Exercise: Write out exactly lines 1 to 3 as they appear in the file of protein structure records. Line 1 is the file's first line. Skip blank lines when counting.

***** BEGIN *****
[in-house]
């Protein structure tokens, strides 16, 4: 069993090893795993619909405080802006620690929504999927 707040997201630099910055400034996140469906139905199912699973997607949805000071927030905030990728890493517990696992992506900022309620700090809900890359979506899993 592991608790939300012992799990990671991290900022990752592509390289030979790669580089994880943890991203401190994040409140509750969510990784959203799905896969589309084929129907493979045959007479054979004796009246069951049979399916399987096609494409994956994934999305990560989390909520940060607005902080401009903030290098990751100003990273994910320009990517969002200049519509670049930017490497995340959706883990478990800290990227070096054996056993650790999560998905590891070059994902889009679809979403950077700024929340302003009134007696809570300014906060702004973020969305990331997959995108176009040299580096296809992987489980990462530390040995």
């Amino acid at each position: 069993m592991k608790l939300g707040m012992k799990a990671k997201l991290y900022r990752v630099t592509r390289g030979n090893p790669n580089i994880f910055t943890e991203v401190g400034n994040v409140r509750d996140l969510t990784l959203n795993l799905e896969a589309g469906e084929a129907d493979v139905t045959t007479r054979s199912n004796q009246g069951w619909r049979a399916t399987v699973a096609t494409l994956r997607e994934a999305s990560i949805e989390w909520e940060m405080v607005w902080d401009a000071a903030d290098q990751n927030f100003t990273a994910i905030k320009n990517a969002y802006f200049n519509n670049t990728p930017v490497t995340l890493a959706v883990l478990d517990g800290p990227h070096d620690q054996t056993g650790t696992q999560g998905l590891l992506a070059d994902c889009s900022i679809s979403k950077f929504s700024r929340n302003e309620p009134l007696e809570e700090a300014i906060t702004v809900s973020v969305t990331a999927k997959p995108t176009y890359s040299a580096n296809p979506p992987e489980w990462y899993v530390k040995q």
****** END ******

[in-house]
């Protein structure tokens, strides 16, 4: 069993090893795993619909405080802006620690929504999927 707040997201630099910055400034996140469906139905199912699973997607949805000071927030905030990728890493517990696992992506900022309620700090809900890359979506899993 592991608790939300012992799990990671991290900022990752592509390289030979790669580089994880943890991203401190994040409140509750969510990784959203799905896969589309084929129907493979045959007479054979004796009246069951049979399916399987096609494409994956994934999305990560989390909520940060607005902080401009903030290098990751100003990273994910320009990517969002200049519509670049930017490497995340959706883990478990800290990227070096054996056993650790999560998905590891070059994902889009679809979403950077700024929340302003009134007696809570300014906060702004973020969305990331997959995108176009040299580096296809992987489980990462530390040995």
């Amino acid at each position: 069993m592991k608790l939300g707040m012992k799990a990671k997201l991290y900022r990752v630099t592509r390289g030979n090893p790669n580089i994880f910055t943890e991203v401190g400034n994040v409140r509750d996140l969510t990784l959203n795993l799905e896969a589309g469906e084929a129907d493979v139905t045959t007479r054979s199912n004796q009246g069951w619909r049979a399916t399987v699973a096609t494409l994956r997607e994934a999305s990560i949805e989390w909520e940060m405080v607005w902080d401009a000071a903030d290098q990751n927030f100003t990273a994910i905030k320009n990517a969002y802006f200049n519509n670049t990728p930017v490497t995340l890493a959706v883990l478990d517990g800290p990227h070096d620690q054996t056993g650790t696992q999560g998905l590891l992506a070059d994902c889009s900022i679809s979403k950077f929504s700024r929340n302003e309620p009134l007696e809570e700090a300014i906060t702004v809900s973020v969305t990331a999927k997959p995108t176009y890359s040299a580096n296809p979506p992987e489980w990462y899993v530390k040995q």